Volume 3 Issue 4 of People and Nature is online now!

What’s on the cover?

The view from the heights of a Betsimisaraka village in the district of Vavateninaon the northeast coast of Madagascar. The picture shows traditional houses whose floors and walls are made of bamboo, and roofs with traveller’s tree palms. The farmers collect these two plants in their tsabo (agroforests). Around the houses, a wide diversity of fruit trees, including lychees, are grown in home gardens.

The cover image is taken from the Research Article by Juliette Mariel and colleagues Exploring farmers’ agrobiodiversity management practices and knowledge in clove agroforests of Madagascar.

You can learn more about this research in the authors’ plain language summary People-nature interactions through the lens of local ecological knowledge: an illustration on agroforests in Madagascar.


Jamie Montgomery et al chart Ocean Health in the Northeast United States from 2005-2017 and present the Ocean Health Index (OHI) which is a framework for quantitatively assessing ocean health and present a guide to managers. To complement the paper Associate Editor Andrea Belgrano discusses the ocean’s contributions to human well-being.

Laura Kaikkonen and Ingrid van Putten consider peoples perceptions and understanding of the deep sea in their paper “We may not know much about the deep sea, but do we care about mining it?” and in the plan language summary explore how peoples underlying values and emotions shape their care for the deep sea more than their knowledge of it.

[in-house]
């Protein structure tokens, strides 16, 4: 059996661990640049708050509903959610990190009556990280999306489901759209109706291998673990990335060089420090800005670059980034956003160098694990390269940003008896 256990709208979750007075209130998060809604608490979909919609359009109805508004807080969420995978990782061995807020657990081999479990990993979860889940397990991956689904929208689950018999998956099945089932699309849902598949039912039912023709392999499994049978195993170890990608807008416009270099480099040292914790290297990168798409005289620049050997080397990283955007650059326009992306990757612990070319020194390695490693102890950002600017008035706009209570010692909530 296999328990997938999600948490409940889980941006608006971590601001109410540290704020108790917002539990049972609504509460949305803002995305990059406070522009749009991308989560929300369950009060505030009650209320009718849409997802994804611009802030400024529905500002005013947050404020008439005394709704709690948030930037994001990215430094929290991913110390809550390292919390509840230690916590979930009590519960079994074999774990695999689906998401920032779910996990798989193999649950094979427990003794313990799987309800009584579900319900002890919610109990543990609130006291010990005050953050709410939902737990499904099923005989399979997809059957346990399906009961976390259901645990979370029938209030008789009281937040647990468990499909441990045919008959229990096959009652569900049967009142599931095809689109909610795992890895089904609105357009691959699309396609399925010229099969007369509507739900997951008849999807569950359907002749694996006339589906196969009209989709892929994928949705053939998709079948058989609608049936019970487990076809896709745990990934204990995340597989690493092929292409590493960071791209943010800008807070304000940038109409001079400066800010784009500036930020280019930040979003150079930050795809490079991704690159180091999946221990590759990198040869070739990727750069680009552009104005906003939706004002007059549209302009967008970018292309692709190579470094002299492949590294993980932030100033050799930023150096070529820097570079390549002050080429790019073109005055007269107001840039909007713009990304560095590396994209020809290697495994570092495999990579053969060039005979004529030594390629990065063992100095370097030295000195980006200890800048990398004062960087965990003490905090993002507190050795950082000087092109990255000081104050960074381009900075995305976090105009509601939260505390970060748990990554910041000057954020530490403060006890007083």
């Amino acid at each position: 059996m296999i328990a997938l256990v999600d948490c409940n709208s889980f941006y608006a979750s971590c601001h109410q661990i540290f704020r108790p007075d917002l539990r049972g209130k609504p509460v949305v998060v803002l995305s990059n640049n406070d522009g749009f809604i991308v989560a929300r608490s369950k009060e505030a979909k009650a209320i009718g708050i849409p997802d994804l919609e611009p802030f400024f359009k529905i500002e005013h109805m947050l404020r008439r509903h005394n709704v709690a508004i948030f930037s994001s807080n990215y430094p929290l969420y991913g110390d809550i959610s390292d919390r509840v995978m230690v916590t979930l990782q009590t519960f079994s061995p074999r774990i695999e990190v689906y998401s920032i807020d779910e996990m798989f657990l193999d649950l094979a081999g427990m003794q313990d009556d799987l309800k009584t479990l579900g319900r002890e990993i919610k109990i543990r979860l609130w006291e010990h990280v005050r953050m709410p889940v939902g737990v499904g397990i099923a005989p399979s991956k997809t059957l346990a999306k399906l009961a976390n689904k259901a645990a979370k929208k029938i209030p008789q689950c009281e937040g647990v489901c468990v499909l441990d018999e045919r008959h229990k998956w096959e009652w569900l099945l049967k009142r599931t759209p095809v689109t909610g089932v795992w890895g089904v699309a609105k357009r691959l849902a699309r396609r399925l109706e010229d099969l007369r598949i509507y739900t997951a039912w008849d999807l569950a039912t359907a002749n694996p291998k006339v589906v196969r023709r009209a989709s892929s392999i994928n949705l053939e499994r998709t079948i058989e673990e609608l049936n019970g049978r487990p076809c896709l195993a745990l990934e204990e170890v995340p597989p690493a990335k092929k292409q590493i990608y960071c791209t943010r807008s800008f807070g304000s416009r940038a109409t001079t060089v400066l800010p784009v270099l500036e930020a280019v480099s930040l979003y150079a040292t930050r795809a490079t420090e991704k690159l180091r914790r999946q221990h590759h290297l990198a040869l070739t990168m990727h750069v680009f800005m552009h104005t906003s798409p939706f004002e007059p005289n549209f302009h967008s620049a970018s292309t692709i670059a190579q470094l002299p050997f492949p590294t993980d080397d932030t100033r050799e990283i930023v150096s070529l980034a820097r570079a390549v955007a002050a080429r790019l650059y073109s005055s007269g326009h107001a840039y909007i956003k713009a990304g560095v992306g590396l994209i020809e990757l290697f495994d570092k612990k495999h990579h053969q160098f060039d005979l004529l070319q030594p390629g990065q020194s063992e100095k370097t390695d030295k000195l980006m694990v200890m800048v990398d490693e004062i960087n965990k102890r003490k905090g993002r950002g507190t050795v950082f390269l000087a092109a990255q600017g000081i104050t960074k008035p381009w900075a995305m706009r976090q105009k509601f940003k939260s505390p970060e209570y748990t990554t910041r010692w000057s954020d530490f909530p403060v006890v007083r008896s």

The Amazon

Imma Oliveras and colleagues discuss how Participatory Mapping Reveals Sociocultural Drivers of Forest Fires in Protected Areas of the Post-Conflict Colombian Amazon and on the blog explore further the process of Making Mind Maps in the Amazon. For even more reading check out the authors press release.

Staying in the Amazon Veronica Santafe Troncoso and colleagues investigate the concerns about the use of tilapia fish in Indigenous cuisine in the Amazonia of Ecuador.

British woodlands

Closer to home Gail Austen, and colleagues explore the shared public perspectives on biodiversity attributes and discovering how the public interact with, respond to, and talk about British woodlands.

All articles published in People and Nature are Open Access and have a plain language summary written by the authors!